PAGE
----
Therefore, in one embodiment, the present invention refers to the combination of nano-RPLC instead of micro-RPLC with CZE. Micro-RPLC is usually based on columns with an inner diameter in the range of about 0.3 to about 3 mm and having typical flow rates in the range of about 1 to about 500 μl/min, while nano-RPLC is based on columns with an inner diameter in the range of about 75 to about 100 micron and typical flow rates of about 0.1 to about 1 μl/min (about 100 to about 1000 nl/min). As a consequence, the flow rates applied for LC (<about 200 nl/min) are compatible with the separation speed of CZE which is now perfectly on line with the first column and in turn is coupled to MS via an ESI interface. In other words, all the effluent from RPLC flows straight through the CZE channel without valves or dead volumes, nothing is sent to waste and no dilution occurs.
Changing buffer before CZE analysis is not necessary as conditions can be found which are both compatible with RPLC and CZE separations and also with mass spectrometry. This was proven with some experiments where the resolution achieved by CZE for a mixture of peptides (tryptic digest of IgG yielding 30 peptides) in a buffer consisting of 20% Acetonitrile (ACN)/0.4% Triethylamine (TEA)/0.3% Trifluoroacetic acid (TFA) (
Another possibility is also to use capillary electrochromatography (CEC) as first dimension separation.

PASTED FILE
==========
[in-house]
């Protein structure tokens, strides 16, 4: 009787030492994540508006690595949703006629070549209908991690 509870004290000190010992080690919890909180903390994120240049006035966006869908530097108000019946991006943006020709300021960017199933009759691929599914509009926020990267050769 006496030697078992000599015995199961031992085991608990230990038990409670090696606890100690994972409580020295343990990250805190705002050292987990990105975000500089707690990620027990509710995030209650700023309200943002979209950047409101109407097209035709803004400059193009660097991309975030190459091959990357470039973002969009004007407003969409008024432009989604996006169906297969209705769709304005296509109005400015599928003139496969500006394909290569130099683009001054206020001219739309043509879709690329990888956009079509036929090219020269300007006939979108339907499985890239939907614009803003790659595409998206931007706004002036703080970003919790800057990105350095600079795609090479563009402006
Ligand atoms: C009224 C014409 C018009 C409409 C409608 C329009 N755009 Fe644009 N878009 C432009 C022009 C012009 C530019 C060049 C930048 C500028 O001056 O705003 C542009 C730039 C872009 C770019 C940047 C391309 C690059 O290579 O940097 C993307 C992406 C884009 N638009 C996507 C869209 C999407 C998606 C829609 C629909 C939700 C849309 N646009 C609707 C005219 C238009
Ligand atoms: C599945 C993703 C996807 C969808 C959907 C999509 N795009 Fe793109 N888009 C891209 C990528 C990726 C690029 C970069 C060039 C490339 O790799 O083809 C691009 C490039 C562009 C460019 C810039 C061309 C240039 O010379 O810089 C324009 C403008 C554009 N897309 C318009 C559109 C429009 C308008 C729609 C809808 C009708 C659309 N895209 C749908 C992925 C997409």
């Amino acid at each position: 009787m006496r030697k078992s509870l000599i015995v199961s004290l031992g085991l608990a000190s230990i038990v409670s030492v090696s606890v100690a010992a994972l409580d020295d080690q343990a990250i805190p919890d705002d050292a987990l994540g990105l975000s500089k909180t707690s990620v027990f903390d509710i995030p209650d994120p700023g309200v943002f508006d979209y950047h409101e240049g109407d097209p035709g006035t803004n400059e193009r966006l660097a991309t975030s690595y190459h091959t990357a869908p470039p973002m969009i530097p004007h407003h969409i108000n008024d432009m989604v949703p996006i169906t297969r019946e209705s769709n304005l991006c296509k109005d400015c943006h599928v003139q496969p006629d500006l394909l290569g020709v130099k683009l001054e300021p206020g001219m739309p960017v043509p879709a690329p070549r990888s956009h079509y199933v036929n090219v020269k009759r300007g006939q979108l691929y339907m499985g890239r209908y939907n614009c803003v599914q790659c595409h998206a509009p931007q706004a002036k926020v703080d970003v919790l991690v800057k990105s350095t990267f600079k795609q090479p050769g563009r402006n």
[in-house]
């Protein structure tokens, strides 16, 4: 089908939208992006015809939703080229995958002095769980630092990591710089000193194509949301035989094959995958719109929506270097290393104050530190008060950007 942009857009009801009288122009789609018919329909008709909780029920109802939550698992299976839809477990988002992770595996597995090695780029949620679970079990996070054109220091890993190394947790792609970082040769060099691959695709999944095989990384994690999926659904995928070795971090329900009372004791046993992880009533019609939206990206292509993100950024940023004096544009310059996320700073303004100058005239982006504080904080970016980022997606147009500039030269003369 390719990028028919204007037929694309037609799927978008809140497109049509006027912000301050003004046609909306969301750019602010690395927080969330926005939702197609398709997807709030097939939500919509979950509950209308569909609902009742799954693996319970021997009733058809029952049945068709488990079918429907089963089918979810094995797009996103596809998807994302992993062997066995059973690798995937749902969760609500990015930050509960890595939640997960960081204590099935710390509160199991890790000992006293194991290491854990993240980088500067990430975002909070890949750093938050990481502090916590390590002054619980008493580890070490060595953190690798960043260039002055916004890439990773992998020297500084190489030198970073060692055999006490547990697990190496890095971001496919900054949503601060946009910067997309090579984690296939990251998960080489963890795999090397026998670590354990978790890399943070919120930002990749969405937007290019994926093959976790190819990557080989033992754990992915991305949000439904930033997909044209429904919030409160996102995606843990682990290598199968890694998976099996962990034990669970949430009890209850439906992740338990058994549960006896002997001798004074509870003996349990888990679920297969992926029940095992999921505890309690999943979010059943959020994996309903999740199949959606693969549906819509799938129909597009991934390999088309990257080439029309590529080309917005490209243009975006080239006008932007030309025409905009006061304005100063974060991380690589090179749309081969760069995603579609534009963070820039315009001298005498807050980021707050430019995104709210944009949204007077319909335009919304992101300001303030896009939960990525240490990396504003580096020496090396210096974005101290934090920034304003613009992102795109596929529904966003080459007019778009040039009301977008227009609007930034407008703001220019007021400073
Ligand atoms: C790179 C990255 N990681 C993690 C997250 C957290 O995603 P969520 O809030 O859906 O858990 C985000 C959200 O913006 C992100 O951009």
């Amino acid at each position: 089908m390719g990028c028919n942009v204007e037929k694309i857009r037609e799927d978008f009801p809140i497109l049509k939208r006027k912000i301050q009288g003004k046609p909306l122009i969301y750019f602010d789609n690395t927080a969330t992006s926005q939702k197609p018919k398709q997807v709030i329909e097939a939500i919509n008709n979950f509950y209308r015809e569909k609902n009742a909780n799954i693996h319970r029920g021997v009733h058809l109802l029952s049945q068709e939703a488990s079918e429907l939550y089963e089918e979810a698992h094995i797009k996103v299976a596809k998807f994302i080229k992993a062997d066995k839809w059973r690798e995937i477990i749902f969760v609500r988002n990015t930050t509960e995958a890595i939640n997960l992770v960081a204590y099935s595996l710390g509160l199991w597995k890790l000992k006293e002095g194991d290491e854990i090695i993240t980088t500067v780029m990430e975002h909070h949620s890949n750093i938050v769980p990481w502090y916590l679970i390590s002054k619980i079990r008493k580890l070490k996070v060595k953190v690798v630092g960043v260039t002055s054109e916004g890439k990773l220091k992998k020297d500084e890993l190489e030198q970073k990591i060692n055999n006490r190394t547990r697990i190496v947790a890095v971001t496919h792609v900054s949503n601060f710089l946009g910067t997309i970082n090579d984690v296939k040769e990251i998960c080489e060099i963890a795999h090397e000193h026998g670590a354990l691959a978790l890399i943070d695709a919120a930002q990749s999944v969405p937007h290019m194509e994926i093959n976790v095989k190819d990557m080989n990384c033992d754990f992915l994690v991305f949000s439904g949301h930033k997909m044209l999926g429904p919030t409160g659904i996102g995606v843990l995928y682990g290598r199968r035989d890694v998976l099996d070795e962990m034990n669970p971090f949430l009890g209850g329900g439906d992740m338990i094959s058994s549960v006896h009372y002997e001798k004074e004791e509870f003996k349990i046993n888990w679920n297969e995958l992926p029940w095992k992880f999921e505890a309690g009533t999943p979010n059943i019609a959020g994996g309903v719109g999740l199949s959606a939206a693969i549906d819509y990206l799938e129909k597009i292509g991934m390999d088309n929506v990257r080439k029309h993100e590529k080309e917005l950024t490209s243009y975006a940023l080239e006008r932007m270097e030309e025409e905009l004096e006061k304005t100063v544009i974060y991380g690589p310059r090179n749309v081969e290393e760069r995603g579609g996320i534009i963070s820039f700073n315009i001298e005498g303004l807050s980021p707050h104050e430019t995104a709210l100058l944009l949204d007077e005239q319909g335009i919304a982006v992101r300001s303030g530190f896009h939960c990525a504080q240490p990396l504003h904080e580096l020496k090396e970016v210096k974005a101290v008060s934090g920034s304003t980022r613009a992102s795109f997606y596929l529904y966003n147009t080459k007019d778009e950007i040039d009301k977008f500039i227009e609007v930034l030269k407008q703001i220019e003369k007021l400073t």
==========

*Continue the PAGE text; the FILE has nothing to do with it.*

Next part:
The problem of electrolysis and bubble formation occurring when internal electrodes are used can be prevented by integrating instead salt-bridge electrodes or conductive membranes as described in Astorga-Wells et al. “A microfluidic electrocapture device in sample preparation for protein analysis by MALDI mass spectrometry. Anal. Chem. Oct. 1, 2003, 75, 5213-19; and Astorga-Wells et al. “Fluidic preconcentrator device for capillary electrophoresis of proteins. Anal. Chem. Oct. 1, 2003, 75, 5207-12. As part of this invention, two microelectrodes are used for preconcentration, consisting, according to a possible example, of microchannels in contact with the CE channel by means of a very narrow aperture in the order of e.g., about 2 to about 3 μm and filled with e.g., a Nafion® polymer or other ion selective material. Nafion® is basically Teflon® (polytetrafluoroethylene) with sulfonic acid groups interspersed within it, with a very high affinity for water. Each sulfonic acid can bind up to 13 water molecules, attracting them as water-of-hydration. Interconnections between the sulfonic acid groups lead to very rapid transfer of water through the Nafion® and thus also protons. One of the main applications of Nafion® is indeed as proton exchange membrane in polymer electrode fuel cells. Eventually, other small positive ions can pass through but not analytes of the size of a peptide. This makes possible that peptides co-eluting in a chromatographic peak can be concentrated within a short zone comprised between two of these electrodes by applying a voltage across, with polarity opposite to the charge of the peptides (positive in this case) sufficiently strong to win the dragging force of the hydrodynamic flow. Injection for CE is carried out by turning off the potential difference between the two electrodes and allowing the compacted sample plug to be transported by the flow for the time necessary to pass the second electrode and exit the concentration zone. The voltage applied for separation between second electrode and cathode is always on, while that between the two concentration-electrodes is turned off only during injection.